V 286. Pantikapaion. Epitaph of Philoxenos, IVth century C.E.
H. 41.0, W. 36.5, Th. 7.5.
The front is well worked and bears carved image of Latin cross with serifs on the left and right arms and tri-forked top and bottom arms. Fully preserved.
Place of Origin
Glinishche, garden of Poltavsky.
3 May 1909, chance find.
Institution and inventory
Historical and Archeological Museum of Kerch State Historical and Cultural Preserve, КЛ–1175.
May 1999, September 2004, September 2008.
In corners between the arms of the cross.
Lapidary; letters filled in with ochre. Alpha with broken crossbar; delta and lambda with projecting right hastae, rectangular and lunate epsilon, rectangular phi, Y-shaped and V-shaped upsilon.
IVth century C.E.
L1. Marti 1911, 8–11, № 3; 1.1. Yaylenko 1987, 165 approx. 11; 1.1.1. Bull.ép. 1990, 903; 1.1.2. SEG 39, 699; 1.2. Diatroptov, Yemets 1995, № 39; 2. Vinogradov 2007, 261–263, № 9.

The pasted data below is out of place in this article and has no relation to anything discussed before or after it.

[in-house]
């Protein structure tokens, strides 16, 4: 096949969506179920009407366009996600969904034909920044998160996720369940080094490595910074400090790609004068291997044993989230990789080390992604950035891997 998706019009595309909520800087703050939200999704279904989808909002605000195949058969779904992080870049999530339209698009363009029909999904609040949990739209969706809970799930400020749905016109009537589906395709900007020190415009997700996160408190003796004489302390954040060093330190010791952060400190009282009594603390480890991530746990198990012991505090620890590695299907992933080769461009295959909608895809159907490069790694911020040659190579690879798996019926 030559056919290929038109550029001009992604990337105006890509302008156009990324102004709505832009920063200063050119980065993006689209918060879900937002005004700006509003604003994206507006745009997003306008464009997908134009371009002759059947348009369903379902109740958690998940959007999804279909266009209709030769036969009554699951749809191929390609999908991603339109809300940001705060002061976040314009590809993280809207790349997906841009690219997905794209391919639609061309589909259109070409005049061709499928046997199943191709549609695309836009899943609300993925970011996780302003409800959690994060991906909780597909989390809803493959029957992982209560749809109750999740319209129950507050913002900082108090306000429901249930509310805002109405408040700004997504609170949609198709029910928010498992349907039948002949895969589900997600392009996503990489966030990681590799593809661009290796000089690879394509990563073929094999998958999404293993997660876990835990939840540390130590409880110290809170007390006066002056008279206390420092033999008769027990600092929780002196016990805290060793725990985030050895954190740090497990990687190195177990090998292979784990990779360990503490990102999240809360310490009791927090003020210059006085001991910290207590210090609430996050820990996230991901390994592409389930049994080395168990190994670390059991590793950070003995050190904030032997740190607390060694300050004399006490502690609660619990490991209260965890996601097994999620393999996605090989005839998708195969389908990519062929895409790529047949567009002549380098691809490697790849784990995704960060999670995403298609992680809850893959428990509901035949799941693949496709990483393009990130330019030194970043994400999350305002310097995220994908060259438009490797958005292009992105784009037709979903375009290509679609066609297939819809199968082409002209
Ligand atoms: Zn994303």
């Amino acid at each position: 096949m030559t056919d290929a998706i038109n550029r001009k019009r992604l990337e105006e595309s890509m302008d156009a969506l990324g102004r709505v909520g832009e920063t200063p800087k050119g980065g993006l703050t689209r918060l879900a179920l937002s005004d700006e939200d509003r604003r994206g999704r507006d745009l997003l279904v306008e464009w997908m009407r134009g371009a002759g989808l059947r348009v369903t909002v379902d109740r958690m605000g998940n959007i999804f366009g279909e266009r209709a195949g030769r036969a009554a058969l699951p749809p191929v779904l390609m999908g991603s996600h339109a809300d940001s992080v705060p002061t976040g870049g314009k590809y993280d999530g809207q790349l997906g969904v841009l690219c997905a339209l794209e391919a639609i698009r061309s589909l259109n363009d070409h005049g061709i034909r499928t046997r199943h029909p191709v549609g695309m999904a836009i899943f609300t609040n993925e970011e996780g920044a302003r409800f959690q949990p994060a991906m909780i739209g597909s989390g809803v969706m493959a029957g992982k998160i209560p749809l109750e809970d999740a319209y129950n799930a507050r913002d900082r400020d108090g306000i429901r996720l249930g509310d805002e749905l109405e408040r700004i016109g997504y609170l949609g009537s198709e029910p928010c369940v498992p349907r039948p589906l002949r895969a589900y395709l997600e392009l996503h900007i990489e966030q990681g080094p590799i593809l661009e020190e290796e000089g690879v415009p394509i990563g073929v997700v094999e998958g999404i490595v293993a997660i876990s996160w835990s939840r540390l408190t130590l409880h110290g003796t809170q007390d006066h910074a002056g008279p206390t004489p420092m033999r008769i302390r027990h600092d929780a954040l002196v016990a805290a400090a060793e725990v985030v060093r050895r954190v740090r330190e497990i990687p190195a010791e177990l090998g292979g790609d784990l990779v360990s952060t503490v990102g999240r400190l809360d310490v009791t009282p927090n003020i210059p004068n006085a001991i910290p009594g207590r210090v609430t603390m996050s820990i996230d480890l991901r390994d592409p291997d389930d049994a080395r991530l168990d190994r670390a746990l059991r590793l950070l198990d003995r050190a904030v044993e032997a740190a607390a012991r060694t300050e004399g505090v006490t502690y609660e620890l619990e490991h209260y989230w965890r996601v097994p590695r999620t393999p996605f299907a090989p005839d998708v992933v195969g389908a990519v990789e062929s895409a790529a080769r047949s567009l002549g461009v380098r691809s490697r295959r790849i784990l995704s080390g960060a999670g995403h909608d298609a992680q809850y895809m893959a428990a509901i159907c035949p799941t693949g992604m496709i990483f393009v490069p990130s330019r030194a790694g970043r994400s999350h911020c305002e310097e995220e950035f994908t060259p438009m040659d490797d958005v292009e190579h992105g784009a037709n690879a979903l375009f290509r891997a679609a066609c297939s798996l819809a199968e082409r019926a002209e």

<div type="edition" xml:lang="grc"> <ab> <lb n="1"/><g ref="#stauros"/> Ἐνθάδε κα<lb n="2" break="no"/>τάκιτε Φι<lb n="3" break="no"/>λόξενος <lb n="4"/>υἱὸς Ἀγα<lb n="5" break="no"/>πητοῦ τὴν <lb n="6"/><expan><abbr>τέχνη</abbr><ex>ν</ex></expan> γου<lb n="7" break="no"/>νάριος. </ab> </div>
Here lies Philoxenos, son of Agapetos, a furrier by trade.
The monument was bought from I. Pekerev for the Melek-Chesmen Tumulus Museum. Marti believed that the cross had been carved before the inscription, but it is unclear what his opinion is based on. D. Feissel, the author of the lemma in Bull. ép., could not find a reference to editio princeps in Yaylenko and so wrongly considered the inscription to be a new find.
1-2. On the formula, see Introduction IV.3.F.d.
2–3. The name Philoxenos is attested in Bosporus three time, starting as early as the IInd century C.E.(see CIRB 905). It is also known in Christian epigraphy (see Feissel 1983, № 160; IG XIV 2418).
4–5. The name Agapetos is unknown in Bosporus, but occurs in Byzantine inscriptions (MAMA I 279; VI 339; IGLS 1908; ICUR 25972; SEG 8.741). Two saints of this name are known (see Delehaye 1902, 1043).
5–7. Indication of professional occupation is known in Christian inscriptions, it is used particularly in Corinth (see Bees 1941, pass.). The occupation γουνάριος is attested in Beševliev 1964, № 99, 100, 102–104 (VIth century), Feissel 1983, № 34 (V–VIth century).